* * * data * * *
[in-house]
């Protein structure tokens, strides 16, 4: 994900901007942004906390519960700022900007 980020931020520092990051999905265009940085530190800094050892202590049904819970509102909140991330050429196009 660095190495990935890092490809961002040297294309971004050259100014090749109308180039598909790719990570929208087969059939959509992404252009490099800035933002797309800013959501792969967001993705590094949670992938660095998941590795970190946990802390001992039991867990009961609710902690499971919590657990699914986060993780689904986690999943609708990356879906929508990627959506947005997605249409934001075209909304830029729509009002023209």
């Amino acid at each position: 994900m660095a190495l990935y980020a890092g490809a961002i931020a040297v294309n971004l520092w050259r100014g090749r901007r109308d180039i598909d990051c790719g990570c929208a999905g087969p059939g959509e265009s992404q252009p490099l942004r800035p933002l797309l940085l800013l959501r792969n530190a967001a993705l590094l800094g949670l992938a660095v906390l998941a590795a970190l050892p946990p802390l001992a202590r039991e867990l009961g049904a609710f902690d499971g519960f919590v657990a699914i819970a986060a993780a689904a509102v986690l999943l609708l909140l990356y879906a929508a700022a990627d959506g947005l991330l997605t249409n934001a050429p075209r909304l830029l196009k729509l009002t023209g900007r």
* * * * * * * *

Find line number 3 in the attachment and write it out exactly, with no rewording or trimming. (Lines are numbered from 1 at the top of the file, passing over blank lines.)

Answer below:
């Amino acid at each position: 994900m660095a190495l990935y980020a890092g490809a961002i931020a040297v294309n971004l520092w050259r100014g090749r901007r109308d180039i598909d990051c790719g990570c929208a999905g087969p059939g959509e265009s992404q252009p490099l942004r800035p933002l797309l940085l800013l959501r792969n530190a967001a993705l590094l800094g949670l992938a660095v906390l998941a590795a970190l050892p946990p802390l001992a202590r039991e867990l009961g049904a609710f902690d499971g519960f919590v657990a699914i819970a986060a993780a689904a509102v986690l999943l609708l909140l990356y879906a929508a700022a990627d959506g947005l991330l997605t249409n934001a050429p075209r909304l830029l196009k729509l009002t023209g900007r």